Ex Bulgarian President: Bulgaria Must Oppose South Stream Suspension
Bulgaria's official stance on the South Stream gas pipeline project has to oppose its suspension, according to former two-term Bulgarian President Georgi Parvanov.
Speaking during a Wednesday visit to Blagoevgrad, he criticized the activities of the socialist-led coalition government and Energy Minister Dragomir Stoynev, stressing that it had been Stoynev who had offered EU Energy Commissioner Gunther Oettinger to take charge of the negotiations for the project.
Parvanov, as cited by the press office of his political formation, the ABV Movement (Alternative for Bulgarian Revival), said that the April 17 resolution of the European Parliament opposing the construction of the gas pipeline triggered fears that the scheme could be terminated.
He noted that it was a non-legislative resolution which did not bind the other institutions.
In a Tuesday statement on the matter, Bulgarian Foreign Minister Kristian Vigenin defined the EP resolution as an emotional decision reflecting the desire of the institution for a swift solution of the crisis in Ukraine.
Parvanov argued on Wednesday that the South Stream gas pipeline project had to be implemented because of the credible threat of Bulgaria being affected by a new gas crisis in the long term.
He reminded that Bulgaria had been among the hardest hit countries by the 2009 gas crisis because it received 100% of its Russian gas supplies through Ukrainian territory.
Parvanov suggested that the project would bring benefits for the energy sector and the economy as a whole, stressing job creation forecasts.
"I wonder why they are not stopping Nord Strean and why they are applying a double standard, i.e. gas flows to northern EU member states and they are stopping a project of Bulgaria" he commented.
The Nord Stream pipeline, just like South Stream, does not comply with the EU's energy liberalization requirements.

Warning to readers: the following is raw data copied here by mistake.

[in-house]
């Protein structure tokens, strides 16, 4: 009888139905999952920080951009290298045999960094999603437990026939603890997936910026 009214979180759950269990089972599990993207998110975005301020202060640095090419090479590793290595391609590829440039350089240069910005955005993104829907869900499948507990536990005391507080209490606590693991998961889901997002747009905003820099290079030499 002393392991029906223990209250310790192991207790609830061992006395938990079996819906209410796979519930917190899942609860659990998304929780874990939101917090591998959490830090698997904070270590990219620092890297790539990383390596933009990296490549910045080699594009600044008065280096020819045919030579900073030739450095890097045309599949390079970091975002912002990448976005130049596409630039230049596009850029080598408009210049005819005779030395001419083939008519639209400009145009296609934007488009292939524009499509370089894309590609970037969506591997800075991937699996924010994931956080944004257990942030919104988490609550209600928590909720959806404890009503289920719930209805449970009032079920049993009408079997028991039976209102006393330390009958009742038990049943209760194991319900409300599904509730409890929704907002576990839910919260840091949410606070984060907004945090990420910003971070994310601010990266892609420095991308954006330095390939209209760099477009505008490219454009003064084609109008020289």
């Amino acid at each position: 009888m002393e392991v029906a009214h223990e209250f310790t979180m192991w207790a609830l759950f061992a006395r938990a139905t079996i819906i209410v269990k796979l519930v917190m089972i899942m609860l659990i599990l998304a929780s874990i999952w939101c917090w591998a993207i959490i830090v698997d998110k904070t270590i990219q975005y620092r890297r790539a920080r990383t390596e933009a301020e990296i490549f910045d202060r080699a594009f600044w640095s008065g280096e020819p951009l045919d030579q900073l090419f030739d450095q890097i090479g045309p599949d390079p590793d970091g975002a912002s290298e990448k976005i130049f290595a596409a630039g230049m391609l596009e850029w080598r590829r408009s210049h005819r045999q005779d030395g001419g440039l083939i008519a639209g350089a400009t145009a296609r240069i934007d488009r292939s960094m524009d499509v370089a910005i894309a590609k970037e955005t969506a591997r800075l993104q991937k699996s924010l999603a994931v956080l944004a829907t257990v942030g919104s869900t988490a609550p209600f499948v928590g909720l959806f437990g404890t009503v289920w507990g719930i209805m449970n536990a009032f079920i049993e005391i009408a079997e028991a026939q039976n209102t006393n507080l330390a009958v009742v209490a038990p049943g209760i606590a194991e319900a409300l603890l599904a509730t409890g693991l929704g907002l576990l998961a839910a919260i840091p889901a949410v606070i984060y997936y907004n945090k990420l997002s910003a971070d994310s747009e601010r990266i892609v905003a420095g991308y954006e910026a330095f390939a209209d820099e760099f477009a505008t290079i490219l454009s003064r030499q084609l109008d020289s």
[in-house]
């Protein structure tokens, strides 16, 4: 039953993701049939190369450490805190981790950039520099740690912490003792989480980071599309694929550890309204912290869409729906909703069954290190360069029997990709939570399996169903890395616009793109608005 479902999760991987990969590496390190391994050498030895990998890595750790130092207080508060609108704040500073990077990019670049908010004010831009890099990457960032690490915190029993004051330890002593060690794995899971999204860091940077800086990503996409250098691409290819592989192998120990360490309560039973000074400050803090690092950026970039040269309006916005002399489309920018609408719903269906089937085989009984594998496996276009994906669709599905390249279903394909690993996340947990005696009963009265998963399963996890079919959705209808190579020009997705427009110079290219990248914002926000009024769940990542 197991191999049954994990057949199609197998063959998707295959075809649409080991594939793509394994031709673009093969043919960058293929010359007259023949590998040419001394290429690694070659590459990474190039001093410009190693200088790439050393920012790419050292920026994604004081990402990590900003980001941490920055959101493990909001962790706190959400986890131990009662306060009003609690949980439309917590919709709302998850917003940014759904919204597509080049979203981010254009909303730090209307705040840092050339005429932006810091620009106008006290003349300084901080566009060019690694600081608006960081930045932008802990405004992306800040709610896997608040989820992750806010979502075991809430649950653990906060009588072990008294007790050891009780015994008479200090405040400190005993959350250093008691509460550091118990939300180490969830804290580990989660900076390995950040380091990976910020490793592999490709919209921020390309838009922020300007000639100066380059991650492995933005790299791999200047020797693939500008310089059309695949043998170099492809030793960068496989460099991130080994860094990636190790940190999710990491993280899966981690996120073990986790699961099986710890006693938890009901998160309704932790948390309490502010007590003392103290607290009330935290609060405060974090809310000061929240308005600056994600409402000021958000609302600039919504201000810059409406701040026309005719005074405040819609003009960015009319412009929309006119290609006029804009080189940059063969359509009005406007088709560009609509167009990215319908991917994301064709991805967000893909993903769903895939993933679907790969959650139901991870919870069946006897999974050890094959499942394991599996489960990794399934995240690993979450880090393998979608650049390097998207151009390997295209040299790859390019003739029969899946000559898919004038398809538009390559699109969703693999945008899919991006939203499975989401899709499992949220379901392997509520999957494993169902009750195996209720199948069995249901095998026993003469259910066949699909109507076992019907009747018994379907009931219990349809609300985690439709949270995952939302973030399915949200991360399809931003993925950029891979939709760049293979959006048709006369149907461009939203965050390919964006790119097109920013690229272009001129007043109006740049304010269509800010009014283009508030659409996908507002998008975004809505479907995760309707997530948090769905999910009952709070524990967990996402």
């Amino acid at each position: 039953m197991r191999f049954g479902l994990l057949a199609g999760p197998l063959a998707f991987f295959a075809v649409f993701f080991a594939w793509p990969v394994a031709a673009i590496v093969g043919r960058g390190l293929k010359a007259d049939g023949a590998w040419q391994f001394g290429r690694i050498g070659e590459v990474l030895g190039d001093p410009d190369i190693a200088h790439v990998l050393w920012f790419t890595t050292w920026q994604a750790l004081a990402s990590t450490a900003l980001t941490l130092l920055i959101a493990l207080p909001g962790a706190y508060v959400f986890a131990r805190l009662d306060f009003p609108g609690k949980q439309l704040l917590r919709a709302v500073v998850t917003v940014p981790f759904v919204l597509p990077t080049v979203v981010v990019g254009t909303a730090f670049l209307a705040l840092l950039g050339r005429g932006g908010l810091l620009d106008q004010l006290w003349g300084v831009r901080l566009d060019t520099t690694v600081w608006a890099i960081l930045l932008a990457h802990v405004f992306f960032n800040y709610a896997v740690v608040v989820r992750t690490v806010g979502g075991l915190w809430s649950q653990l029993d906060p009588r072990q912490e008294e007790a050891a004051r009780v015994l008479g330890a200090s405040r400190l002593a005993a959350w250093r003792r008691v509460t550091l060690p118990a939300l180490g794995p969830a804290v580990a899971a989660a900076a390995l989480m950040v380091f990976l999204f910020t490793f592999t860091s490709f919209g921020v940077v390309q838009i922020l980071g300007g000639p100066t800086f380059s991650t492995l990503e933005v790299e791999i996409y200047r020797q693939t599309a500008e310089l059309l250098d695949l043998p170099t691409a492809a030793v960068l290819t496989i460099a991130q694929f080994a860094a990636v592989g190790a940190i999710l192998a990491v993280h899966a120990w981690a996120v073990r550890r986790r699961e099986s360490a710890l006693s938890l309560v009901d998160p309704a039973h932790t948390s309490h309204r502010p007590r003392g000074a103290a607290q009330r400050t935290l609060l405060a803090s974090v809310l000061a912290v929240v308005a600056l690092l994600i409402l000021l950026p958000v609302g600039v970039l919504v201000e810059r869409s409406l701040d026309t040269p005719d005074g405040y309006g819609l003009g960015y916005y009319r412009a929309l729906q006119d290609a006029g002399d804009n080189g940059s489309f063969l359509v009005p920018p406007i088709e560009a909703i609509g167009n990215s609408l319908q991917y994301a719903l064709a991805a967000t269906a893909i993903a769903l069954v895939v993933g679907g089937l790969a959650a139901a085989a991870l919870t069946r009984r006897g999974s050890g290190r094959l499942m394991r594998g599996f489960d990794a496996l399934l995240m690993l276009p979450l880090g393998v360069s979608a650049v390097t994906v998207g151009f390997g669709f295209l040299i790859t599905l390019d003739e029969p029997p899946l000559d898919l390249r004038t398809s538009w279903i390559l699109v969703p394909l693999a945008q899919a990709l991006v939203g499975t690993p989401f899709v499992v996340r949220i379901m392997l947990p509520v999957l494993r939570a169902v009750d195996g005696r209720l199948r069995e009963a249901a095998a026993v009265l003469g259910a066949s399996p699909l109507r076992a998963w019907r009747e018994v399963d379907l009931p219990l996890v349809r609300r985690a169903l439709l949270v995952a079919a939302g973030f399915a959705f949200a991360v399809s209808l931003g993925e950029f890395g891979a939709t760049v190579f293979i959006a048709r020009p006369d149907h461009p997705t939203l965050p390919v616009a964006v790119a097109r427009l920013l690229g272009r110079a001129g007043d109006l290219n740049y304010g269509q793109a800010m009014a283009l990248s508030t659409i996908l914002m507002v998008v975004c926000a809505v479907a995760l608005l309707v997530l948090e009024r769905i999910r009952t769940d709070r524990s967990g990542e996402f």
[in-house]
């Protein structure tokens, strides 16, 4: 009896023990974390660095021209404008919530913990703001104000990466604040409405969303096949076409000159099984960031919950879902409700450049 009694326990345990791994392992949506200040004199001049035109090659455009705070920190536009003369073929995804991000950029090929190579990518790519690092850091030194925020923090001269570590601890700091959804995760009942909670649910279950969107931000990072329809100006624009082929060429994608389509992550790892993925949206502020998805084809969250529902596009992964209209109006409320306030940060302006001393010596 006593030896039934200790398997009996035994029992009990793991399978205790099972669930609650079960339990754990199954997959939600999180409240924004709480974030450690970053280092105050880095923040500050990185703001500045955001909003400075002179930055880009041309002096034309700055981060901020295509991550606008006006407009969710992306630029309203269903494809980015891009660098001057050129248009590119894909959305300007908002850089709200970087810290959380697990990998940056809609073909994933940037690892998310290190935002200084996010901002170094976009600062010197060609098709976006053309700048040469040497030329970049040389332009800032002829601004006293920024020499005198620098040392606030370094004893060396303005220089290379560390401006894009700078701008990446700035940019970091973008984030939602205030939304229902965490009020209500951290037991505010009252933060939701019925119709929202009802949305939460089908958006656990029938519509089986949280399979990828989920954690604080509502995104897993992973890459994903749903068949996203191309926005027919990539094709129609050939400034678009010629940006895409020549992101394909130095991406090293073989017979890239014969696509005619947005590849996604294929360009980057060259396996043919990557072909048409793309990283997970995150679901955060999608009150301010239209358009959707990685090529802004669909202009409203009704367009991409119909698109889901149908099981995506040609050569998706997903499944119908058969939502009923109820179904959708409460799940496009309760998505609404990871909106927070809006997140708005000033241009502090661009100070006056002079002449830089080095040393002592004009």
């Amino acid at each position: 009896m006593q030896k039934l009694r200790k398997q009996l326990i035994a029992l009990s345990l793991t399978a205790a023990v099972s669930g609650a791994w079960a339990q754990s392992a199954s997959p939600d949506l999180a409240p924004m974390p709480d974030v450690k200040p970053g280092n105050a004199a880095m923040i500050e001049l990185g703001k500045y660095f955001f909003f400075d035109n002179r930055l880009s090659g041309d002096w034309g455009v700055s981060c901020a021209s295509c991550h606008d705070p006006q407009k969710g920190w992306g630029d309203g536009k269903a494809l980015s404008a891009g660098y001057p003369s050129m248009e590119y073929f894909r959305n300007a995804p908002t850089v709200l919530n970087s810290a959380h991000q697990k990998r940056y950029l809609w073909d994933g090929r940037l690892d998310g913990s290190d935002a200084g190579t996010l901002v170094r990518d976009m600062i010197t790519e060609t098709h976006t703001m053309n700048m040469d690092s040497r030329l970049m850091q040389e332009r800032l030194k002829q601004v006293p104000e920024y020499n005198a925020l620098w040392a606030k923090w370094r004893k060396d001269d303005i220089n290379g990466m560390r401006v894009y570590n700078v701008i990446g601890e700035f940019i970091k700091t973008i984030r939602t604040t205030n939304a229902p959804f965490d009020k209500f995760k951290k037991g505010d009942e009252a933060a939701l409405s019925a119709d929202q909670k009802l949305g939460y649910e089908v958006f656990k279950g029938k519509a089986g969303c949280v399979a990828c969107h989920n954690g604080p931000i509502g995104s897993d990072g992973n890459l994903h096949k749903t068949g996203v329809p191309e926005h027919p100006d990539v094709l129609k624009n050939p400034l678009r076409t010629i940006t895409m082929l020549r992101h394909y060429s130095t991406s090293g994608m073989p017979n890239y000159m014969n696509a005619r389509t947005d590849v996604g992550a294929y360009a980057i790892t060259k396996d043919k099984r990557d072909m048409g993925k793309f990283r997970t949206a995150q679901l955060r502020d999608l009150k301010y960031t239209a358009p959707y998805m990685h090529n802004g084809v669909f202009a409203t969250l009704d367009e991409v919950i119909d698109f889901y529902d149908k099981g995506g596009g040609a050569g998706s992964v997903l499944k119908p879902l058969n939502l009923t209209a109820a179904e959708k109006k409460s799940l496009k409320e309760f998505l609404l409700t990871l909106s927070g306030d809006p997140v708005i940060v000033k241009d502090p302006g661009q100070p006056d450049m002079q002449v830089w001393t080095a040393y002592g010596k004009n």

However, Russia obtained the requested exemption from energy liberalization rules due to the importance of the gas pipeline for Germany and other countries in the region, according to reports of investor.bg.
Nord Stream shareholders include Russian Gazprom (with a 51% stake, equal to its stake in the South Stream gas pipeline project), German E.On and Wintershall (15.5% each) and Dutch Gasunie and French GDF Suez (9% each).
The construction of the Nord Stream gas pipeline started in April 2010 and gas transport along Line 1 started in November 2011, while Line 2 became operational in October 2012.
The South Stream gas pipeline project does not comply with several points of the EU's Third Energy Package.
The non-compliance of the gas pipeline project with EU regulations was established in the autumn of 2013.
The discrepancies concern pipeline ownership (Gazprom controls a majority stake in the project and at the same time is a gas supplier) and the failure to provide third-party access to the pipeline capacity.
Russia has refused to request an exemption for South Stream on the grounds that it is an international project and therefore needs to comply with international rules.
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